UK house prices hit a new all-time high in August after the biggest monthly rise since 2004, according to new figures from Nationwide.
The average home sold for £224,123 ($299,828) in August, up 2% from £220,935 in July.
It provides the latest sign of the mini-boom in Britain’s property market in recent months, with pent-up demand after lockdown and a temporary stamp duty holiday fuelling growth in sales and prices.
The data from the building society, one of Britain’s biggest mortgage lenders, showed a 3.7% increase year-on-year. Analysts had expected just a 0.5% rise on July, and a 2% annual increase.
The market has now erased all the losses seen in May and June. Robert Gardner, Nationwide's chief economist, said it reflected the "unexpectedly rapid" recovery in activity since lockdown curbs eased.
Gardner highlighted not only pent-up demand, but also people reasesssing their "housing needs and preferences" as a result of life under lockdown. "Social distancing does not appear to be having as much of a chilling effect as we might have feared, at least at this point," he added.
The news sent housebuilding stocks soaring, with four building firms among the top 10 biggest daily risers in morning trading on London’s FTSE 100 (^FTSE).
It comes a day after official figures showed lending for new mortgages soared by 66.2% between June and July. Lenders approved 66,300 mortgages for residential property purchases in July, according to a comprehensive survey by the Bank of England (BoE) published on Tuesday.
Approvals were only 10% below February levels, and more than seven times higher than the 9,300 mortgages signed off in May in the wake of national lockdown and lenders prioritising efforts to help existing mortgage customers.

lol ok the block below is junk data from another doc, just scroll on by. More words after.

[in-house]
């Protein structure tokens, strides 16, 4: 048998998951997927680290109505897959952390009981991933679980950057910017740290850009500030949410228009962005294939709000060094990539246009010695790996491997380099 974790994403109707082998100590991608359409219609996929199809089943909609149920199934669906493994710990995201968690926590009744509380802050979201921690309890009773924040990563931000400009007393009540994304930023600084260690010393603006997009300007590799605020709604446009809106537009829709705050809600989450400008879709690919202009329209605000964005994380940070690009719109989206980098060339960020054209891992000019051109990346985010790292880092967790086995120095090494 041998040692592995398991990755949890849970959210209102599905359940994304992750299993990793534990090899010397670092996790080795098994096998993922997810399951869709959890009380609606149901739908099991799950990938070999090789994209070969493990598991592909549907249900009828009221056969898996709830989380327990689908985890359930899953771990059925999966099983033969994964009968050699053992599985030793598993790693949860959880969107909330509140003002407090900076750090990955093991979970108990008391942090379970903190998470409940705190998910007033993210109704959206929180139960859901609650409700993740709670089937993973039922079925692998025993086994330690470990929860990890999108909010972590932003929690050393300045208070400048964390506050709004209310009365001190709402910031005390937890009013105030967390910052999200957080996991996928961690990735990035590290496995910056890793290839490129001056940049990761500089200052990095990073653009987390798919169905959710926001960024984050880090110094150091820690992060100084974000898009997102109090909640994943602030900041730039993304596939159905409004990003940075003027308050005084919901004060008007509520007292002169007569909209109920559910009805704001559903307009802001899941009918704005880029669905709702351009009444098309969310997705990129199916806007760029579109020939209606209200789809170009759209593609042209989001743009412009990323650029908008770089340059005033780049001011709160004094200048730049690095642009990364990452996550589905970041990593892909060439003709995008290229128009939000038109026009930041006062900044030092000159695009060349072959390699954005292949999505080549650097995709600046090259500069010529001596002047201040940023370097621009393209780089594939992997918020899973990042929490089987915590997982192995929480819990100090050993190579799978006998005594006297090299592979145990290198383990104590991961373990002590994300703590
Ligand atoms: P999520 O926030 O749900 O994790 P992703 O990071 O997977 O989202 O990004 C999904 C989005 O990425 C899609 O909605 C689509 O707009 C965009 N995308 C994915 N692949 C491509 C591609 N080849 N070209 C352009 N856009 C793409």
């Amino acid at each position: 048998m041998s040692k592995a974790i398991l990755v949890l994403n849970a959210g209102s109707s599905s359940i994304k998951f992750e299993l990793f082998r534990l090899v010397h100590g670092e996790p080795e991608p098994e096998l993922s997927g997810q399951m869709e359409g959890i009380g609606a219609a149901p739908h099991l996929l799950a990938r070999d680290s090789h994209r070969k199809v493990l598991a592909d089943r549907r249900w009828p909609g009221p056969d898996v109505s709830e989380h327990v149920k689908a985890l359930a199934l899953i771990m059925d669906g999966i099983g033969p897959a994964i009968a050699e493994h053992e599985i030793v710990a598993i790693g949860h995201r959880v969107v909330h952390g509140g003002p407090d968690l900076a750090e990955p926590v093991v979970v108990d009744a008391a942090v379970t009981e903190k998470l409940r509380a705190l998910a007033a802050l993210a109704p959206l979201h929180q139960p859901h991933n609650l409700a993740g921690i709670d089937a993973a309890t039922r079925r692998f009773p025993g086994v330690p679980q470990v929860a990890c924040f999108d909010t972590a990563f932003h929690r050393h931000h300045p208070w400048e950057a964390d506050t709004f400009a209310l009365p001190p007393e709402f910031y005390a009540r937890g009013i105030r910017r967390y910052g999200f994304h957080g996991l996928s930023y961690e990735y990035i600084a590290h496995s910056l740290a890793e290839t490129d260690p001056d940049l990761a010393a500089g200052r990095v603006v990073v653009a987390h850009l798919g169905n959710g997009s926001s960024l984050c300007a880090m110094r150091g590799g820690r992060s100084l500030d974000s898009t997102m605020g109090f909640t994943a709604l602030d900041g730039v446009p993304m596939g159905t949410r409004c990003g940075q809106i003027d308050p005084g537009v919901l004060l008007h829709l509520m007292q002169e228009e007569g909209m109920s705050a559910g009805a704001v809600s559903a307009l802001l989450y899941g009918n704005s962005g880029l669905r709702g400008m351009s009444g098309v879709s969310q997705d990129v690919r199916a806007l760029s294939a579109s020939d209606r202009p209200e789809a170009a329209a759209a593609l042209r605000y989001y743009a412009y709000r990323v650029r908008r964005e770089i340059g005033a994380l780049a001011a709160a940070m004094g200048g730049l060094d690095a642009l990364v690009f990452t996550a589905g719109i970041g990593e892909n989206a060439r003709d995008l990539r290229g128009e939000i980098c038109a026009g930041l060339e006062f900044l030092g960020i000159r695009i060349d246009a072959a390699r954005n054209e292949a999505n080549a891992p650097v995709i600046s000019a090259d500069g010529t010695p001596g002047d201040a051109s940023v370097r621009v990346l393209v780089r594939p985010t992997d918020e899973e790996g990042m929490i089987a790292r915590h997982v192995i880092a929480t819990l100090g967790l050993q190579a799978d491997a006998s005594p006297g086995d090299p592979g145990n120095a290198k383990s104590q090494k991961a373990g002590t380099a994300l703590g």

UK chancellor Rishi Sunak announced a temporary stamp duty holiday on purchases under £500,000 ($671,000) in England and Northern Ireland in early July. The threshold had previously been £125,000, albeit with higher thresholds for first-time buyers.
The finance minister said at the time the measures would “catalyse the housing market and boost confidence,” as the government battles to drag the country out of a deep recession.
Hugh Wade-Jones, managing director of brokers Enness Global Mortgages, said this week the tax cuts had “turbo-charged” the market.
Lettings have lagged behind the sales boom, but separate figures from property firm Knight Frank on Tuesday also showed viewings for lettings had hit a ten-year high in London and the Home Counties at the end of August.
The company said students had driven the surge in demand, as uncertainty over starting university mid-pandemic and the recent controversial release of exam results delayed accommodation decisions.
The rebound in the residential property sector comes in spite of the dire state of the wider UK economy and a wave of job losses. Government and central bank crisis measures including low interest rates, mortgage re-payment holidays, and the furlough scheme are seen to have buttressed the market.
Gardner said the stamp duty cuts would boost "near-term" demand for purchases by bringing some transactions forward, but suggested the rebound may eventually fade.
"Most forecasters expect labour market conditions to weaken significantly in the quarters ahead as a result of the aftereffects of the pandemic and as government support schemes wind down. If this comes to pass, it would likely dampen housing activity once again in the quarters ahead.”